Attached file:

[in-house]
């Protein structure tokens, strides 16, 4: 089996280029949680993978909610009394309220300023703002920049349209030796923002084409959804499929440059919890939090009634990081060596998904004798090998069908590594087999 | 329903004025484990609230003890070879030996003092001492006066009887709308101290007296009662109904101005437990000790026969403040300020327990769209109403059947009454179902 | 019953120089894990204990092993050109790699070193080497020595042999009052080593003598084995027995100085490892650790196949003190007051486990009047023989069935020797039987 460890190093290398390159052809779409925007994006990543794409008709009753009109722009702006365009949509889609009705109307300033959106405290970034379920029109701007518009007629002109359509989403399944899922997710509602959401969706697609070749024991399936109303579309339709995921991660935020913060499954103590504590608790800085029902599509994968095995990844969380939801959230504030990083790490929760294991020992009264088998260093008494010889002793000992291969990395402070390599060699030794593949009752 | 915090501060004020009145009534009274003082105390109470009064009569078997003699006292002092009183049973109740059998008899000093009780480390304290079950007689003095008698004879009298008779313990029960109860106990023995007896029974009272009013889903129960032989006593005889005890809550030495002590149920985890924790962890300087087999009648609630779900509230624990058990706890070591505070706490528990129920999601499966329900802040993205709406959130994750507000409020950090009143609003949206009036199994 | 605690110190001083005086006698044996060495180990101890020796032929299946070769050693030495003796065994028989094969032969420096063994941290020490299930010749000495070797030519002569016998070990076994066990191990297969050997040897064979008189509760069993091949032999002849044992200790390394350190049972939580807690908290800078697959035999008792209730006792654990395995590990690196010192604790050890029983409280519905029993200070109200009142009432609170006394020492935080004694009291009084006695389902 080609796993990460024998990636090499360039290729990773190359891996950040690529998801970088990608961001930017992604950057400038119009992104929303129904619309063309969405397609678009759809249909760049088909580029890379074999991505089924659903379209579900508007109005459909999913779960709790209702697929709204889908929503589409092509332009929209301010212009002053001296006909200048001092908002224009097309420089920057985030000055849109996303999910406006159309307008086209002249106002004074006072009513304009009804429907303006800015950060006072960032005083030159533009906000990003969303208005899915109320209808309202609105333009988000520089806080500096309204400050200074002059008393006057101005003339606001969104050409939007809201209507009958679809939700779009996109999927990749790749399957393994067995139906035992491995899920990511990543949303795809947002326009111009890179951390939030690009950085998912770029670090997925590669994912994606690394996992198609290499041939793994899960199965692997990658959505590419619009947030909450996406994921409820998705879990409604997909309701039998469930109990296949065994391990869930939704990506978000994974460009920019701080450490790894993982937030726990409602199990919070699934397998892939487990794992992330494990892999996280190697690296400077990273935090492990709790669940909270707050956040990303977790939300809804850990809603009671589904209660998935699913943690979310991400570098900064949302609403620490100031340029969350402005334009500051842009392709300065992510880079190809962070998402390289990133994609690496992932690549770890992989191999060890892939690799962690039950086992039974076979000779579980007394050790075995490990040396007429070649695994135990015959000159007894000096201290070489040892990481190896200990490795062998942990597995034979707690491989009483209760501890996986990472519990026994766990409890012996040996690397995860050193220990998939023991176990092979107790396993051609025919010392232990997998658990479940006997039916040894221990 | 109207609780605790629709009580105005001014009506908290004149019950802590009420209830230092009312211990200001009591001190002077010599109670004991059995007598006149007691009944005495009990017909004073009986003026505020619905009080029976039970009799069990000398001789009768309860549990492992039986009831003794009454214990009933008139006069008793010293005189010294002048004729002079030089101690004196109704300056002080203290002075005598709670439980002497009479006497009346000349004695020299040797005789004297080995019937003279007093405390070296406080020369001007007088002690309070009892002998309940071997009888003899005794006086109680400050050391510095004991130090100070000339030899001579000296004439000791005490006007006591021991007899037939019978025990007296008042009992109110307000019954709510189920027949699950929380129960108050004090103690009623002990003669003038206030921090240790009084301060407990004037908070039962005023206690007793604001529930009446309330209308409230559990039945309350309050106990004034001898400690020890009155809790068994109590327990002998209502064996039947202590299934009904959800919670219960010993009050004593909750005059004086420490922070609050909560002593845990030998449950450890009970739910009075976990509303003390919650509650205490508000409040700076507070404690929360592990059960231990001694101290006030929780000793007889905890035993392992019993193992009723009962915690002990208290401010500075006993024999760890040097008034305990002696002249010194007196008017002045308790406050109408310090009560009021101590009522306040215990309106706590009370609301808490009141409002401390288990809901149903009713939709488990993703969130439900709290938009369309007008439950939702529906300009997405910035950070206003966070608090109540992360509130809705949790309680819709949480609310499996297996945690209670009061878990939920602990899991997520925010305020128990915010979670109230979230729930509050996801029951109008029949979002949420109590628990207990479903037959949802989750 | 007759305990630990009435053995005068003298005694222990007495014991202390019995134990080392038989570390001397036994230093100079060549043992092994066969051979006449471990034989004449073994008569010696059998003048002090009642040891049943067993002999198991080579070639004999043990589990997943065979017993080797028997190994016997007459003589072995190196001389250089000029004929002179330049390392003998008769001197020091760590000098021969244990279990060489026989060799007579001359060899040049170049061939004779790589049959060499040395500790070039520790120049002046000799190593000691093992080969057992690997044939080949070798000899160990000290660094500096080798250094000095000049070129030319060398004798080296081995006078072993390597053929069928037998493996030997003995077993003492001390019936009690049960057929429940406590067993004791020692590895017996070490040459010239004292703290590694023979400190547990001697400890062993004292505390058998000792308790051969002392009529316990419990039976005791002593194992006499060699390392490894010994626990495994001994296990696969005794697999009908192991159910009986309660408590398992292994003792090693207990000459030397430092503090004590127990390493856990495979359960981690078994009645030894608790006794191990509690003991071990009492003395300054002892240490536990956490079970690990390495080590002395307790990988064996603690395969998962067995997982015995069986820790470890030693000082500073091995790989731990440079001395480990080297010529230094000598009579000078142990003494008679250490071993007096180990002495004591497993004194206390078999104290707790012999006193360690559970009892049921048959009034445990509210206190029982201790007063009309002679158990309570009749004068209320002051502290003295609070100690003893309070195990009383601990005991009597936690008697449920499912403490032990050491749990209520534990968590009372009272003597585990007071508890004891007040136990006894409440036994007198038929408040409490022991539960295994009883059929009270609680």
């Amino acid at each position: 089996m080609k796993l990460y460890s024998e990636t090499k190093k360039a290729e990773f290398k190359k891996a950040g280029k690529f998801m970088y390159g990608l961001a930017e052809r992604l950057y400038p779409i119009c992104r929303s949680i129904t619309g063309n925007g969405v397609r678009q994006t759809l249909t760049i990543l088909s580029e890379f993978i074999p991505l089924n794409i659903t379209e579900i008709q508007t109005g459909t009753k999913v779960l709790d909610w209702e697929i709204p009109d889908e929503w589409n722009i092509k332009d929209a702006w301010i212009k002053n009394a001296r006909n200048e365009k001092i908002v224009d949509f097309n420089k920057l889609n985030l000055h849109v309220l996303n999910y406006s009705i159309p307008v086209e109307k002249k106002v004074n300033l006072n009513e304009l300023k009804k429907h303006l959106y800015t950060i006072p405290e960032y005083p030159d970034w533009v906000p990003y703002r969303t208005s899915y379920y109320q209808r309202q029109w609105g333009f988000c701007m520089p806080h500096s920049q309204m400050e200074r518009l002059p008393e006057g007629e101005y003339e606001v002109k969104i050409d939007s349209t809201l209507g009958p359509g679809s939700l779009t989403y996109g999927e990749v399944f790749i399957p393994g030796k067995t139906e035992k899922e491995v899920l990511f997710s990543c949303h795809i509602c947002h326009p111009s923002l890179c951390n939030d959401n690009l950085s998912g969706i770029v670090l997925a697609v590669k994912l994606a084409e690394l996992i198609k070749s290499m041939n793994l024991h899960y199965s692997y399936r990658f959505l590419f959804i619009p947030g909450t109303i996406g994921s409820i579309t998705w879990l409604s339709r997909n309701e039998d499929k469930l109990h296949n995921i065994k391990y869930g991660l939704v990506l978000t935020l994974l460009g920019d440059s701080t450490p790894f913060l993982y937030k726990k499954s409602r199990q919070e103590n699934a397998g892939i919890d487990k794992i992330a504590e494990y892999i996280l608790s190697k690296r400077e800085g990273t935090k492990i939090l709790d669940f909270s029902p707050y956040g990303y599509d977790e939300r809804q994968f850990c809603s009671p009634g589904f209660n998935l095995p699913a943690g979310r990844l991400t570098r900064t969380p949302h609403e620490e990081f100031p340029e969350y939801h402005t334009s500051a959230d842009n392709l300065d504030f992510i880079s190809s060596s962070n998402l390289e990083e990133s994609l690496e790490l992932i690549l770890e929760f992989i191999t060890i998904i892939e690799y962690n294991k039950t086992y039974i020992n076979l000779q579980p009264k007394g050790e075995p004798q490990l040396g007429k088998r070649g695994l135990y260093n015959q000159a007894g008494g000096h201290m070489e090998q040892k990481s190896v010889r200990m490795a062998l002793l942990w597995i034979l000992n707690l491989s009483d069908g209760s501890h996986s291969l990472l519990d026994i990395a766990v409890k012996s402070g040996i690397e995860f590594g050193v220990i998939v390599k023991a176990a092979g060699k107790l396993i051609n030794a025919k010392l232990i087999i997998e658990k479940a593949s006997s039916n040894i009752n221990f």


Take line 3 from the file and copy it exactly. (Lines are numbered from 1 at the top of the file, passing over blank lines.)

């Amino acid at each position: 089996m080609k796993l990460y460890s024998e990636t090499k190093k360039a290729e990773f290398k190359k891996a950040g280029k690529f998801m970088y390159g990608l961001a930017e052809r992604l950057y400038p779409i119009c992104r929303s949680i129904t619309g063309n925007g969405v397609r678009q994006t759809l249909t760049i990543l088909s580029e890379f993978i074999p991505l089924n794409i659903t379209e579900i008709q508007t109005g459909t009753k999913v779960l709790d909610w209702e697929i709204p009109d889908e929503w589409n722009i092509k332009d929209a702006w301010i212009k002053n009394a001296r006909n200048e365009k001092i908002v224009d949509f097309n420089k920057l889609n985030l000055h849109v309220l996303n999910y406006s009705i159309p307008v086209e109307k002249k106002v004074n300033l006072n009513e304009l300023k009804k429907h303006l959106y800015t950060i006072p405290e960032y005083p030159d970034w533009v906000p990003y703002r969303t208005s899915y379920y109320q209808r309202q029109w609105g333009f988000c701007m520089p806080h500096s920049q309204m400050e200074r518009l002059p008393e006057g007629e101005y003339e606001v002109k969104i050409d939007s349209t809201l209507g009958p359509g679809s939700l779009t989403y996109g999927e990749v399944f790749i399957p393994g030796k067995t139906e035992k899922e491995v899920l990511f997710s990543c949303h795809i509602c947002h326009p111009s923002l890179c951390n939030d959401n690009l950085s998912g969706i770029v670090l997925a697609v590669k994912l994606a084409e690394l996992i198609k070749s290499m041939n793994l024991h899960y199965s692997y399936r990658f959505l590419f959804i619009p947030g909450t109303i996406g994921s409820i579309t998705w879990l409604s339709r997909n309701e039998d499929k469930l109990h296949n995921i065994k391990y869930g991660l939704v990506l978000t935020l994974l460009g920019d440059s701080t450490p790894f913060l993982y937030k726990k499954s409602r199990q919070e103590n699934a397998g892939i919890d487990k794992i992330a504590e494990y892999i996280l608790s190697k690296r400077e800085g990273t935090k492990i939090l709790d669940f909270s029902p707050y956040g990303y599509d977790e939300r809804q994968f850990c809603s009671p009634g589904f209660n998935l095995p699913a943690g979310r990844l991400t570098r900064t969380p949302h609403e620490e990081f100031p340029e969350y939801h402005t334009s500051a959230d842009n392709l300065d504030f992510i880079s190809s060596s962070n998402l390289e990083e990133s994609l690496e790490l992932i690549l770890e929760f992989i191999t060890i998904i892939e690799y962690n294991k039950t086992y039974i020992n076979l000779q579980p009264k007394g050790e075995p004798q490990l040396g007429k088998r070649g695994l135990y260093n015959q000159a007894g008494g000096h201290m070489e090998q040892k990481s190896v010889r200990m490795a062998l002793l942990w597995i034979l000992n707690l491989s009483d069908g209760s501890h996986s291969l990472l519990d026994i990395a766990v409890k012996s402070g040996i690397e995860f590594g050193v220990i998939v390599k023991a176990a092979g060699k107790l396993i051609n030794a025919k010392l232990i087999i997998e658990k479940a593949s006997s039916n040894i009752n221990f």